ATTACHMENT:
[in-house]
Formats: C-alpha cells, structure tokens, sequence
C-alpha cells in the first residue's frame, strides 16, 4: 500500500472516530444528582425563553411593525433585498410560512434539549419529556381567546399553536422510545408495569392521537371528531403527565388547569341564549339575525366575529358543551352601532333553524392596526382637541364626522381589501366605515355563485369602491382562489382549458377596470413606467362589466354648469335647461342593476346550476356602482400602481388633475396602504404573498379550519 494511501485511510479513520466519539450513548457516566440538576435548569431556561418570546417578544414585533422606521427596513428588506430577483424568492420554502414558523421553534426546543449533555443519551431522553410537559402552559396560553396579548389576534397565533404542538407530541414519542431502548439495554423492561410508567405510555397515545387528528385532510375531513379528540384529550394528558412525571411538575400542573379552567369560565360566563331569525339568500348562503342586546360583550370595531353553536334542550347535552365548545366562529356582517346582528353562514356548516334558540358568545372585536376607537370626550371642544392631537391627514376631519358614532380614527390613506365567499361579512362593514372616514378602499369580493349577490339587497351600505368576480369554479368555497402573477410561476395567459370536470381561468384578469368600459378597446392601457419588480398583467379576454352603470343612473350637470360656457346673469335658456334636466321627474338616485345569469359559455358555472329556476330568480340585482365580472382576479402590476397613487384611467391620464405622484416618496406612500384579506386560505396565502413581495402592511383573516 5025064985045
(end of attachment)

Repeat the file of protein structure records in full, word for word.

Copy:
[in-house]
Formats: C-alpha cells, structure tokens, sequence
C-alpha cells in the first residue's frame, strides 16, 4: 500500500472516530444528582425563553411593525433585498410560512434539549419529556381567546399553536422510545408495569392521537371528531403527565388547569341564549339575525366575529358543551352601532333553524392596526382637541364626522381589501366605515355563485369602491382562489382549458377596470413606467362589466354648469335647461342593476346550476356602482400602481388633475396602504404573498379550519 494511501485511510479513520466519539450513548457516566440538576435548569431556561418570546417578544414585533422606521427596513428588506430577483424568492420554502414558523421553534426546543449533555443519551431522553410537559402552559396560553396579548389576534397565533404542538407530541414519542431502548439495554423492561410508567405510555397515545387528528385532510375531513379528540384529550394528558412525571411538575400542573379552567369560565360566563331569525339568500348562503342586546360583550370595531353553536334542550347535552365548545366562529356582517346582528353562514356548516334558540358568545372585536376607537370626550371642544392631537391627514376631519358614532380614527390613506365567499361579512362593514372616514378602499369580493349577490339587497351600505368576480369554479368555497402573477410561476395567459370536470381561468384578469368600459378597446392601457419588480398583467379576454352603470343612473350637470360656457346673469335658456334636466321627474338616485345569469359559455358555472329556476330568480340585482365580472382576479402590476397613487384611467391620464405622484416618496406612500384579506386560505396565502413581495402592511383573516 5025064985045